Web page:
Commerce Secretary Pushes for Trade with China

WASHINGTON (05/02/2000) - Pointing to the rapid growth of information technology in China, U.S. Commerce Department Secretary William Daley today urged congressional approval of permanent normal trade relations to China. He said there were no economic arguments against the move but warned that rejection would make an "extremely negative" statement about U.S. trade opportunities.

"This will open their market, and for that we give nothing up in return," said Daley. "The economics of the deal are truly not in question."

Daley was speaking at the Information Technology Association of America's (ITAA) policy summit, an annual meeting focusing on high-tech issues with Commerce Department officials and congressional leaders.

But the idea of normalizing trade with China is coupled with a host of human rights, environmental and labor issues that are being debated in Congress.

"The new China still has its dark sides that no one likes," said Daley. But a vote against the trade pact "will not free a single prisoner in China," he said. "A vote against this will leave China with less access to information."

Daley said the Clinton administration doesn't yet have the votes needed to win House approval of the trade agreement, but neither does the opposition have the votes to defeat it. Most members are undecided, he said.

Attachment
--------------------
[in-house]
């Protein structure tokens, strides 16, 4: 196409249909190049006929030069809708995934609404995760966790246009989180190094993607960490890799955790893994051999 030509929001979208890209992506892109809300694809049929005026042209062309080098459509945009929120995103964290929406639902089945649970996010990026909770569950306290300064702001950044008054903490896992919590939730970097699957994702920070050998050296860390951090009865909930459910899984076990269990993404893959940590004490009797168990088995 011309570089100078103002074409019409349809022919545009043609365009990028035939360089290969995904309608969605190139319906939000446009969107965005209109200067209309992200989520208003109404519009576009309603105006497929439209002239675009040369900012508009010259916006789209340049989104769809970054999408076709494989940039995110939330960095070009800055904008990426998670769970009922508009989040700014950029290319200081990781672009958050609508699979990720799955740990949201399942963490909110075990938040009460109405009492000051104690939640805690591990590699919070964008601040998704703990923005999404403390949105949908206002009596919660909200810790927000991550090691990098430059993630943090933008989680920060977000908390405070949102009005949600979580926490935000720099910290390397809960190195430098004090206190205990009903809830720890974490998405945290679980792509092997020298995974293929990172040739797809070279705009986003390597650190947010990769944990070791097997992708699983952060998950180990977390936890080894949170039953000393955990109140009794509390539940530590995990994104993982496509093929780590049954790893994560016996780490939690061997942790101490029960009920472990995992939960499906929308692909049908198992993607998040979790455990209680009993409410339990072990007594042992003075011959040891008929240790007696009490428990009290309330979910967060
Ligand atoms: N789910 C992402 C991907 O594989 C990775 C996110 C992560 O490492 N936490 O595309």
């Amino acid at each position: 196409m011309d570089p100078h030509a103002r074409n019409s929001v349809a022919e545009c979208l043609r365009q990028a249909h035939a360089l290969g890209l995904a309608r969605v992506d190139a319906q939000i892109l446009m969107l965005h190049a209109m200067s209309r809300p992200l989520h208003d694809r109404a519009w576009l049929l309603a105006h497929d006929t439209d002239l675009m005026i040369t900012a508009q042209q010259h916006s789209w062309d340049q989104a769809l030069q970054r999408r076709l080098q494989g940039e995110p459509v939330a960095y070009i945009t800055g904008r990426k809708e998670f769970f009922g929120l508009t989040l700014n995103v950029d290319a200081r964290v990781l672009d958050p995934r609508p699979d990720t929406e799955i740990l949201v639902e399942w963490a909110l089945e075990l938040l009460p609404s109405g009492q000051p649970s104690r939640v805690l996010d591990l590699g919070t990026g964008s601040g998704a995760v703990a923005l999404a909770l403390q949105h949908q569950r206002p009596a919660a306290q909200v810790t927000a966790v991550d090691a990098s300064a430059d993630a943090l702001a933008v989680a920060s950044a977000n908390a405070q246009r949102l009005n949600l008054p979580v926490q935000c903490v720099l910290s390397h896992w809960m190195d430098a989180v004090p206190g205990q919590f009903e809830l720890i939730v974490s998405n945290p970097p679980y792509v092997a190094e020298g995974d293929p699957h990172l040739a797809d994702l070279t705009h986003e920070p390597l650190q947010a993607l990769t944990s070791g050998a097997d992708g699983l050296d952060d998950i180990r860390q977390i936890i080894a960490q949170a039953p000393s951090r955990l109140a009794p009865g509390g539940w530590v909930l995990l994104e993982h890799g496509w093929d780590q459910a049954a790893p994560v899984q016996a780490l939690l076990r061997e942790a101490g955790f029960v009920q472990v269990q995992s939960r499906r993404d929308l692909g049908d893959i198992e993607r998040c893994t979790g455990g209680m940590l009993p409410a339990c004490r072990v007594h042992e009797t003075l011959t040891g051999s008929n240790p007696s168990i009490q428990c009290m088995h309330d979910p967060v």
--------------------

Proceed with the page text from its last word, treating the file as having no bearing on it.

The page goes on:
Next year, the second-largest market in the world for personal computers will be China, said Daley. The country is also linking so many people through wireless communication that "it is like adding a new Baby Bell every year," said Daley.

Permanent normal trade relations have become a leading policy issue for high-tech trade associations that want to sell to the country's vast market.

The trade agreement would open China's markets and cut tariffs in every sector by half or more in five years. The U.S. has a $69 billion trade deficit with China, in part, because U.S. markets are open but China's are not, said Daley.

"For the first time, China will agree to play by the same open-trading rules we play by," Daley said of the trade agreement.

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